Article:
Cisco CEO Chuck Robbins is confident that customer demand will return once the COVID-19 crisis is over, after the US giant posted steep declines to its product business in Q3.
For the three-month period ending 25 April, Cisco's revenues contracted by eight per cent to $12bn, while operating income fell by three per cent to $3.4bn.
The revenue declines in Q3 were far steeper than the 1.5 - 3.5 per cent decline Cisco forecasted for the quarter when it published its Q2 results in January, and marks the third consecutive quarter of revenue declines for Cisco.
Cisco's product revenues decreased 12 per cent compared to the same quarter last year to $8.6bn, while service revenues grew by 4.6 per cent to $3.24bn.
Within product revenues, Cisco's Infrastructure Platforms business, which comprises networking switches and routers, fell by 15 per cent year on year to $6.43bn.
Its applications business, which includes videoconferencing products and AppDynamics, was also down year-on-year - by five per cent to $1.36bn. Security was the only segment in its product portfolio to see growth in Q3 at six per cent to $776m.
From a geographic basis, EMEA sales were down seven per cent to $3.14bn, the Americas by eight per cent to $7.11bn and APJC by nine per cent to $1.73bn.
Cisco claims its Infrastructure Platforms business was hit the hardest by supply chain challenges stemming from manufacturing and component constraints brought on by the COVID-19 crisis.
Speaking to investors on an earnings call transcribed by Seeking Alpha, CEO Chuck Robbins said any customer that is anticipating financial difficulties within the next three to six months has already paused any non-critical IT projects.
He said that Cisco was performing ahead of expectations in March as businesses scrambled to build new IT environments, but demand began to slow in April as lockdown measures came into place.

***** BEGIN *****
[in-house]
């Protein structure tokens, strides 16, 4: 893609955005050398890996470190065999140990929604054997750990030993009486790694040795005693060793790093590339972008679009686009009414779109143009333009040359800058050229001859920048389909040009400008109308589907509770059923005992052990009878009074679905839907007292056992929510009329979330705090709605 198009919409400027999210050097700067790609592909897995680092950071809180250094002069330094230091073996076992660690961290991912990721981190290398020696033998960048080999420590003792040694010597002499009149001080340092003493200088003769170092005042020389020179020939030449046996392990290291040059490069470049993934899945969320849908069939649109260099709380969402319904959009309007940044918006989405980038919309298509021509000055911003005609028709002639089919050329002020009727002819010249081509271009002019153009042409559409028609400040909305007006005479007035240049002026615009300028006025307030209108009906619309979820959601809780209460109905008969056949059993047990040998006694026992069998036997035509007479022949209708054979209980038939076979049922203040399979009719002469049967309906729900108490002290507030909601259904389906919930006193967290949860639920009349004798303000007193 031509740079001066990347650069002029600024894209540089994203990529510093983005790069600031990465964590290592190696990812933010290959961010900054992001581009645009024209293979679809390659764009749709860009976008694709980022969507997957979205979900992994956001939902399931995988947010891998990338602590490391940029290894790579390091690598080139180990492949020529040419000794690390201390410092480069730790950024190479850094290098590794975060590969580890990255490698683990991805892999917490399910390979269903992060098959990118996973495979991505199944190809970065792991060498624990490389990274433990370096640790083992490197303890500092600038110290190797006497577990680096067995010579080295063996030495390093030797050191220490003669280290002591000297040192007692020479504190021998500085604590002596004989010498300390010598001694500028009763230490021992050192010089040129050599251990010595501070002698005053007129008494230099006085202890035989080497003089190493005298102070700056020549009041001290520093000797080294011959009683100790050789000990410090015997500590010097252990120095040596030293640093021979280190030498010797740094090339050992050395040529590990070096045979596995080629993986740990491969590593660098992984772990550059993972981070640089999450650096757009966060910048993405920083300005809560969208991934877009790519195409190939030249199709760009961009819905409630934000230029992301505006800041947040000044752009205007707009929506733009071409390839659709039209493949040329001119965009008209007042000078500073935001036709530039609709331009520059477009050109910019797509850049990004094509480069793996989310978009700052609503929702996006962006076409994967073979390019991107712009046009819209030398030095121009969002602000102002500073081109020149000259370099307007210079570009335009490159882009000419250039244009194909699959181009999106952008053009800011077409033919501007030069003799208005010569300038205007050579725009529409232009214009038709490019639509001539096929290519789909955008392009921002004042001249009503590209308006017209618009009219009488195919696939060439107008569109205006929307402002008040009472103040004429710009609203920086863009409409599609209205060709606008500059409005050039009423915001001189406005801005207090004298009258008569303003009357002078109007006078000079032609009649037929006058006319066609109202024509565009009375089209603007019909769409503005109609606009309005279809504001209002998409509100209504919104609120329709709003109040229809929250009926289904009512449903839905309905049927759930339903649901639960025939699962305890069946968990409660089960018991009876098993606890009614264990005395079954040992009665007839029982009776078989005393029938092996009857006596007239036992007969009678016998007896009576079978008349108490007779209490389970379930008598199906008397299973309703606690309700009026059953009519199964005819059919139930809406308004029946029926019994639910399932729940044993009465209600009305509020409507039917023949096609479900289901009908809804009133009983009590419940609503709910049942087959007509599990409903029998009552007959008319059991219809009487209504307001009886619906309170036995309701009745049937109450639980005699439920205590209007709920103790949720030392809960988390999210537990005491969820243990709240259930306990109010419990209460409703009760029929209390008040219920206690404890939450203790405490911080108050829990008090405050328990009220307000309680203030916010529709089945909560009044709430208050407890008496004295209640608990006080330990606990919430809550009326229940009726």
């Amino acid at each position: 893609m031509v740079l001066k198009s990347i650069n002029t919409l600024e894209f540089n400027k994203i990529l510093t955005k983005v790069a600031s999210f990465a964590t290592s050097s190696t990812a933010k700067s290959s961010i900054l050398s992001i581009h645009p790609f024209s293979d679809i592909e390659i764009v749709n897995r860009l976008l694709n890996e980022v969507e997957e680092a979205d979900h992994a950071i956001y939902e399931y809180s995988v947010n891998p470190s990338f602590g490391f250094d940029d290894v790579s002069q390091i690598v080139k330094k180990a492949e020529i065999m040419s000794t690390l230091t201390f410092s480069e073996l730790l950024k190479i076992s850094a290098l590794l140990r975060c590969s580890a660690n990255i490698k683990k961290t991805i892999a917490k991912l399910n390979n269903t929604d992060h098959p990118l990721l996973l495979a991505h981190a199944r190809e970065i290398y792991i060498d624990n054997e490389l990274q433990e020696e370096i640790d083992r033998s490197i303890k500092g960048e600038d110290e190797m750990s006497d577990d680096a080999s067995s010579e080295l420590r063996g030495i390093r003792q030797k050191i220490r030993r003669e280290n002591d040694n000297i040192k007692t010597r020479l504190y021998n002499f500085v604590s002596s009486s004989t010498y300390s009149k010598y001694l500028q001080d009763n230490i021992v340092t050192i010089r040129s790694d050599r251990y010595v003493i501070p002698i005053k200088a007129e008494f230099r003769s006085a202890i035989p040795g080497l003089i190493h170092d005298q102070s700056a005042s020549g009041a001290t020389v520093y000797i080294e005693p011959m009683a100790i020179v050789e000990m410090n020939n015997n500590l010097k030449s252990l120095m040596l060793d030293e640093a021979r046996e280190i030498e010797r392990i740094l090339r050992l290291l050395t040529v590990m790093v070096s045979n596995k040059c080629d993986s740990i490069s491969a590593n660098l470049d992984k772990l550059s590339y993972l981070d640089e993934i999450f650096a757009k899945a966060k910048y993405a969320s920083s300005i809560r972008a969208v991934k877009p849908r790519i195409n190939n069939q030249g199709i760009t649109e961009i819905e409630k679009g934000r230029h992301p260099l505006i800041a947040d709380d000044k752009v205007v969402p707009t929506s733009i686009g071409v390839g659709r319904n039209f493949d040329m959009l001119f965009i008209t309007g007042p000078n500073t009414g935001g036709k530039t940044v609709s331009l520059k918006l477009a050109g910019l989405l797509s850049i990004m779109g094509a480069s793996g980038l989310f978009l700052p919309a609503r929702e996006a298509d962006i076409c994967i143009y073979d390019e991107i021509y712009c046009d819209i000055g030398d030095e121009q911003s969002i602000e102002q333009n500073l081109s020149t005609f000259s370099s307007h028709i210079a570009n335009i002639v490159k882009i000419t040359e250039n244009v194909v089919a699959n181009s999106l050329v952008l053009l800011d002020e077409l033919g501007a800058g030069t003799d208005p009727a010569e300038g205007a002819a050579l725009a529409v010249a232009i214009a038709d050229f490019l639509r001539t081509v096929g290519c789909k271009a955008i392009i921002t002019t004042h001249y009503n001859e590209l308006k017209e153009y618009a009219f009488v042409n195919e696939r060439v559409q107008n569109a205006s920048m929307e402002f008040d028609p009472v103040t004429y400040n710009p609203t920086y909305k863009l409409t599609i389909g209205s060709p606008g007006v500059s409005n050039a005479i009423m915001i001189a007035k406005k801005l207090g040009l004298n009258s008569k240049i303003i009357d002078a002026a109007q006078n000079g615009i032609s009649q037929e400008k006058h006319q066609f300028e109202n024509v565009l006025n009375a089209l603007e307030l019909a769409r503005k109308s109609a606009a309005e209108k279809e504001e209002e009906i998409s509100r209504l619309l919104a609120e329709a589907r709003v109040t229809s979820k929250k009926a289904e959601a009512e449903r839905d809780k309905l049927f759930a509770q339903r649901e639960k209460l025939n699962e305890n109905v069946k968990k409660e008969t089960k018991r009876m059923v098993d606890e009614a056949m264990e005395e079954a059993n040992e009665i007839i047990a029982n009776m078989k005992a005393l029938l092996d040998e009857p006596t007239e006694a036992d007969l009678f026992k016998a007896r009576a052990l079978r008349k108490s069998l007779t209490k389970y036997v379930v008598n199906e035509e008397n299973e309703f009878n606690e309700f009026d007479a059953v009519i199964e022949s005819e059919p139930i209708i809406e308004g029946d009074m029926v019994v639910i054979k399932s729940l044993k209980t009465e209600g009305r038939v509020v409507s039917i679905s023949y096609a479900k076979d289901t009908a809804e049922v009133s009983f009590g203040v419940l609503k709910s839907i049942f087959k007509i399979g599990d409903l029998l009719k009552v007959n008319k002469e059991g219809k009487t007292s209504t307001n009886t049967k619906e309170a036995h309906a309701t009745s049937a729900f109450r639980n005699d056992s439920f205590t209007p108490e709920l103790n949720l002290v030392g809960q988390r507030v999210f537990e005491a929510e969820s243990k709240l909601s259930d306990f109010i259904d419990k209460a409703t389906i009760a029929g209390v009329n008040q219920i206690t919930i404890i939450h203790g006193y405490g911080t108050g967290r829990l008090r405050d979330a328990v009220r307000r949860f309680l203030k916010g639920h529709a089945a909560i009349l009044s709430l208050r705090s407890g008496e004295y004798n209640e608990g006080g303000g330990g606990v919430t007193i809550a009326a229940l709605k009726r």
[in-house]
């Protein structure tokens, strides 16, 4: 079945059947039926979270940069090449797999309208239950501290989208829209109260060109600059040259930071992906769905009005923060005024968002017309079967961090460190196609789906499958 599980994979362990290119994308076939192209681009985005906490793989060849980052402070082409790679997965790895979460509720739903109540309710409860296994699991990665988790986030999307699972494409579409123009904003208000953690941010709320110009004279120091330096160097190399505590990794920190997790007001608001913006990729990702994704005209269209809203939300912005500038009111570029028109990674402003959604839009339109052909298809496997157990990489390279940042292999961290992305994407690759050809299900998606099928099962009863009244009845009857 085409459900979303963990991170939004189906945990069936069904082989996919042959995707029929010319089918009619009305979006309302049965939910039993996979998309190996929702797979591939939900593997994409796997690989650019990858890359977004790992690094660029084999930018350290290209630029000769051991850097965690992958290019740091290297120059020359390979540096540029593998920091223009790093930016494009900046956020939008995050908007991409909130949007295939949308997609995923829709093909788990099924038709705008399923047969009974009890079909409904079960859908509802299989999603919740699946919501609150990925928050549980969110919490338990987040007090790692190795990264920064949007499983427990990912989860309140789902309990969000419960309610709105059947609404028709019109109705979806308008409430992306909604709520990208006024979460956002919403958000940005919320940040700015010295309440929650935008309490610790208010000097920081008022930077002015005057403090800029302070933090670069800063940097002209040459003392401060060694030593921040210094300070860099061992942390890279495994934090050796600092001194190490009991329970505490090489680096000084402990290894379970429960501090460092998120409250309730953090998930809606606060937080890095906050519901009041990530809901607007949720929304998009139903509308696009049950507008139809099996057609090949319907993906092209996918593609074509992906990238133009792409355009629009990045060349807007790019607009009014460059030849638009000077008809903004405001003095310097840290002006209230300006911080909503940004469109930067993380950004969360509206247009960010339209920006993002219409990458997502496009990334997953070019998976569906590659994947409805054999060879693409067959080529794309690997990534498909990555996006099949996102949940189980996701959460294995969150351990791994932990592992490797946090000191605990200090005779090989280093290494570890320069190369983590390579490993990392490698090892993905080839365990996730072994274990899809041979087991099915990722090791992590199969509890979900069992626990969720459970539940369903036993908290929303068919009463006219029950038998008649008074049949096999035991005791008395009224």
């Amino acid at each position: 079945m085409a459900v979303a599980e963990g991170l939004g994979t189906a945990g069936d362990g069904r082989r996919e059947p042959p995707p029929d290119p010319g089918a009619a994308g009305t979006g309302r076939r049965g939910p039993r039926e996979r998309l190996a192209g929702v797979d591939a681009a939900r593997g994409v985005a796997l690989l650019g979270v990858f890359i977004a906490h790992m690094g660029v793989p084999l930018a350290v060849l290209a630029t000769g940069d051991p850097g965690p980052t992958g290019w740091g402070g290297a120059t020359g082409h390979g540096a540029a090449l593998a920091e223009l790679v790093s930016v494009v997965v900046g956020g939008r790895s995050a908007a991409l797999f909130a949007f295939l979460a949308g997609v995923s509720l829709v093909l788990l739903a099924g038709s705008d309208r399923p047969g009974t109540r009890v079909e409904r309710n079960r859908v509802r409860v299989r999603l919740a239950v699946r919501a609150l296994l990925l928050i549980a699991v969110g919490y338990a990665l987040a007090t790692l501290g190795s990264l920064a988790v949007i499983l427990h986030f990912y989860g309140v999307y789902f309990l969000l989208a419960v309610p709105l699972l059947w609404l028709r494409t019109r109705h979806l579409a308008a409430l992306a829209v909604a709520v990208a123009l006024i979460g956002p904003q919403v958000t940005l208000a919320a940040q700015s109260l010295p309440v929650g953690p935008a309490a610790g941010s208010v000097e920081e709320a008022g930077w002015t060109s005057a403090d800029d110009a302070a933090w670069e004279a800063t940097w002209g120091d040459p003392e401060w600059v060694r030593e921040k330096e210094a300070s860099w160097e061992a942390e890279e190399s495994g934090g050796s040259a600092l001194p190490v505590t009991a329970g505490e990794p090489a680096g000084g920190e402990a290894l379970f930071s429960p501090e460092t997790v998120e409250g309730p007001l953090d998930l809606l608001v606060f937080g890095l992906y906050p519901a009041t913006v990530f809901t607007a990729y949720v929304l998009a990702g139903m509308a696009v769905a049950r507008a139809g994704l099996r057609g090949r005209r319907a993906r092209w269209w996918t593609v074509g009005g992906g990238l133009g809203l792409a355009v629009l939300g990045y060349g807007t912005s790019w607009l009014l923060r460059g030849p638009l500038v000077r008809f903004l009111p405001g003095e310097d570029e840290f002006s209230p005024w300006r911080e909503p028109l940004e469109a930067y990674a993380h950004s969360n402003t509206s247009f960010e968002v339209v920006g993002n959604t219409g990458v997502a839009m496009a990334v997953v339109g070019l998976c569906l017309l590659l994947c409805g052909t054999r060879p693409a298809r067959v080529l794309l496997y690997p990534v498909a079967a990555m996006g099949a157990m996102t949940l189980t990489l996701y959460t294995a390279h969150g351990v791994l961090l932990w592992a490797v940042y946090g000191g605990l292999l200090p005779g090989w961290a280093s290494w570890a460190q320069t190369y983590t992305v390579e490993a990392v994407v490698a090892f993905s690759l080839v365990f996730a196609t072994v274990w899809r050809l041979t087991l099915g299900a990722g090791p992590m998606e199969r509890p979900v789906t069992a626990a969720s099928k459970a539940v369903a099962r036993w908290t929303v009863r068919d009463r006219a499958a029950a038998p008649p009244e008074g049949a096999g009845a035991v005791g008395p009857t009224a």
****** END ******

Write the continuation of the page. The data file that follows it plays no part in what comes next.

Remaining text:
But Robbins went on to assure investors that the pandemic has been a "wake-up call" for many of Cisco's customers, with many now re-prioritising their IT spending and planning to make new investments once the pandemic has passed.
"I've had a lot of customers who are not at the centre of this crisis, who realised during this pandemic that they have a fair amount of technical debt and they have a lot of aged equipment," Robbins said.
"This is a wake-up call and this is going to actually give us air time to talk to our senior leadership team about upgrading and building out a more robust modernised infrastructure."
Robbins also reassured investors that some of Cisco's largest customers, across the public sector, healthcare and higher education, are expected to continue to invest in their IT throughout the COVID-19 pandemic.
"While we cannot predict when it's going to happen, one thing we believe is that the demand for our products and services will be strong when we emerge from this situation," Robbins added.
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